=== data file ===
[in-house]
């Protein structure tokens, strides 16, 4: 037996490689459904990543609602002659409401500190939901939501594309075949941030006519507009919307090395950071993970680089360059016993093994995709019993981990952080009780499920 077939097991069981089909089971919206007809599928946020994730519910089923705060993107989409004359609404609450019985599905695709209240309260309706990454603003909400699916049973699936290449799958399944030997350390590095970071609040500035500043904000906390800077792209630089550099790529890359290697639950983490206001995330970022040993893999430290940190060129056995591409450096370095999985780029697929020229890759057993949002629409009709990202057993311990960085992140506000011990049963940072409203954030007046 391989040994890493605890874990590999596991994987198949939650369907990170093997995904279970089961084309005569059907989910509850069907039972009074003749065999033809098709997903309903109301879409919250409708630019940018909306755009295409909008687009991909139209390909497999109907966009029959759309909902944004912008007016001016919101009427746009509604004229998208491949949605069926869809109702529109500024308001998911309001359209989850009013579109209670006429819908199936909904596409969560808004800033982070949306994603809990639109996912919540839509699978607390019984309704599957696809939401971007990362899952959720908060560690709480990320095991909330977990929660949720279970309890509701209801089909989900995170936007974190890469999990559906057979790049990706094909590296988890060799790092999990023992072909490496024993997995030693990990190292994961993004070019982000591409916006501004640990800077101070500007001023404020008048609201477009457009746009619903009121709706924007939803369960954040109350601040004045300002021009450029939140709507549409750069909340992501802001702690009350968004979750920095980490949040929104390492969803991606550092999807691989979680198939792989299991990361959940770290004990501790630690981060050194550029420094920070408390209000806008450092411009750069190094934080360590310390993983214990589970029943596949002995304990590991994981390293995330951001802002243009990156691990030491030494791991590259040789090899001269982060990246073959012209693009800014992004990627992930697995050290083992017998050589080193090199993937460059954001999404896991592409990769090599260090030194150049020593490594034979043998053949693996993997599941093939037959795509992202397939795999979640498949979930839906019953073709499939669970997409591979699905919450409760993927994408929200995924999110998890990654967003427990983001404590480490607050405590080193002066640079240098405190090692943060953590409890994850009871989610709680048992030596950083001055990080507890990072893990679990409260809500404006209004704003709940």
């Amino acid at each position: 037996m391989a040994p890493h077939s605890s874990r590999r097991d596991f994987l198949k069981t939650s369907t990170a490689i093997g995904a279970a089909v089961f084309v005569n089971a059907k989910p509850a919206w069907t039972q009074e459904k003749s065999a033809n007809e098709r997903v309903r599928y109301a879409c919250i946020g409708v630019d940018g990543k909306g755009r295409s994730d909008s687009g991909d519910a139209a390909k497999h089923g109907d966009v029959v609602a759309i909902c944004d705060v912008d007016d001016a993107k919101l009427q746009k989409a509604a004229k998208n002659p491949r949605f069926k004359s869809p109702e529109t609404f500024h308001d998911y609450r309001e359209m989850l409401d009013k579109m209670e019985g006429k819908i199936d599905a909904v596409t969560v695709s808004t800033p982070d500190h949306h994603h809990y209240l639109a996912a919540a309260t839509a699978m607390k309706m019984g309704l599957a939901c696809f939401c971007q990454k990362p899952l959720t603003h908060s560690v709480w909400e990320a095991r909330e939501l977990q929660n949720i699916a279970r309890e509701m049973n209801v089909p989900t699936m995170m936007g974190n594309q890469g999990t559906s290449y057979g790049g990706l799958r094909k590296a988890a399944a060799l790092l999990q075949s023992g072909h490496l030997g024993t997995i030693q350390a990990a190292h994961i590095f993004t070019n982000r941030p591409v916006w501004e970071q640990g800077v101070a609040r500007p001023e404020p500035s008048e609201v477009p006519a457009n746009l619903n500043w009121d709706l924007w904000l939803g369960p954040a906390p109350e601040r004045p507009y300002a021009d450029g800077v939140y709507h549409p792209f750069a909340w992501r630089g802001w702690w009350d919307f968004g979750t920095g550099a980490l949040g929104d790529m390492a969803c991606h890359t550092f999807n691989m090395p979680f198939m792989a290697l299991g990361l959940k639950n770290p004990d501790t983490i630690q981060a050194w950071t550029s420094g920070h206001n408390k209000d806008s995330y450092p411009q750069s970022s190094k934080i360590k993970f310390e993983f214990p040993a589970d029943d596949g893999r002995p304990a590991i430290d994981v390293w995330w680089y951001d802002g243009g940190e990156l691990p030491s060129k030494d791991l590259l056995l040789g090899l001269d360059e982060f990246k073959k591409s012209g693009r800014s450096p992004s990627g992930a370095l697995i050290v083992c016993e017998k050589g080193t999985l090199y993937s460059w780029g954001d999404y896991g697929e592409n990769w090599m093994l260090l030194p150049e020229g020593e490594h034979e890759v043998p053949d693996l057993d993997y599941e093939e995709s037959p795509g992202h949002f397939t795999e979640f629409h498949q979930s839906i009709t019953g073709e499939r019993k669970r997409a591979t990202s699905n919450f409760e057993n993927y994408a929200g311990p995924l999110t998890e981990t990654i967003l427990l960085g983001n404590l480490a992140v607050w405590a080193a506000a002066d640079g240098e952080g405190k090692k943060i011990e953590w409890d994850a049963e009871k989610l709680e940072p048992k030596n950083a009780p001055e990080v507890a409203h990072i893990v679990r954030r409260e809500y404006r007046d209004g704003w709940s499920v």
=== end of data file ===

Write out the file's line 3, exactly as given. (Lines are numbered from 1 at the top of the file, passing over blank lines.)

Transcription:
């Amino acid at each position: 037996m391989a040994p890493h077939s605890s874990r590999r097991d596991f994987l198949k069981t939650s369907t990170a490689i093997g995904a279970a089909v089961f084309v005569n089971a059907k989910p509850a919206w069907t039972q009074e459904k003749s065999a033809n007809e098709r997903v309903r599928y109301a879409c919250i946020g409708v630019d940018g990543k909306g755009r295409s994730d909008s687009g991909d519910a139209a390909k497999h089923g109907d966009v029959v609602a759309i909902c944004d705060v912008d007016d001016a993107k919101l009427q746009k989409a509604a004229k998208n002659p491949r949605f069926k004359s869809p109702e529109t609404f500024h308001d998911y609450r309001e359209m989850l409401d009013k579109m209670e019985g006429k819908i199936d599905a909904v596409t969560v695709s808004t800033p982070d500190h949306h994603h809990y209240l639109a996912a919540a309260t839509a699978m607390k309706m019984g309704l599957a939901c696809f939401c971007q990454k990362p899952l959720t603003h908060s560690v709480w909400e990320a095991r909330e939501l977990q929660n949720i699916a279970r309890e509701m049973n209801v089909p989900t699936m995170m936007g974190n594309q890469g999990t559906s290449y057979g790049g990706l799958r094909k590296a988890a399944a060799l790092l999990q075949s023992g072909h490496l030997g024993t997995i030693q350390a990990a190292h994961i590095f993004t070019n982000r941030p591409v916006w501004e970071q640990g800077v101070a609040r500007p001023e404020p500035s008048e609201v477009p006519a457009n746009l619903n500043w009121d709706l924007w904000l939803g369960p954040a906390p109350e601040r004045p507009y300002a021009d450029g800077v939140y709507h549409p792209f750069a909340w992501r630089g802001w702690w009350d919307f968004g979750t920095g550099a980490l949040g929104d790529m390492a969803c991606h890359t550092f999807n691989m090395p979680f198939m792989a290697l299991g990361l959940k639950n770290p004990d501790t983490i630690q981060a050194w950071t550029s420094g920070h206001n408390k209000d806008s995330y450092p411009q750069s970022s190094k934080i360590k993970f310390e993983f214990p040993a589970d029943d596949g893999r002995p304990a590991i430290d994981v390293w995330w680089y951001d802002g243009g940190e990156l691990p030491s060129k030494d791991l590259l056995l040789g090899l001269d360059e982060f990246k073959k591409s012209g693009r800014s450096p992004s990627g992930a370095l697995i050290v083992c016993e017998k050589g080193t999985l090199y993937s460059w780029g954001d999404y896991g697929e592409n990769w090599m093994l260090l030194p150049e020229g020593e490594h034979e890759v043998p053949d693996l057993d993997y599941e093939e995709s037959p795509g992202h949002f397939t795999e979640f629409h498949q979930s839906i009709t019953g073709e499939r019993k669970r997409a591979t990202s699905n919450f409760e057993n993927y994408a929200g311990p995924l999110t998890e981990t990654i967003l427990l960085g983001n404590l480490a992140v607050w405590a080193a506000a002066d640079g240098e952080g405190k090692k943060i011990e953590w409890d994850a049963e009871k989610l709680e940072p048992k030596n950083a009780p001055e990080v507890a409203h990072i893990v679990r954030r409260e809500y404006r007046d209004g704003w709940s499920v």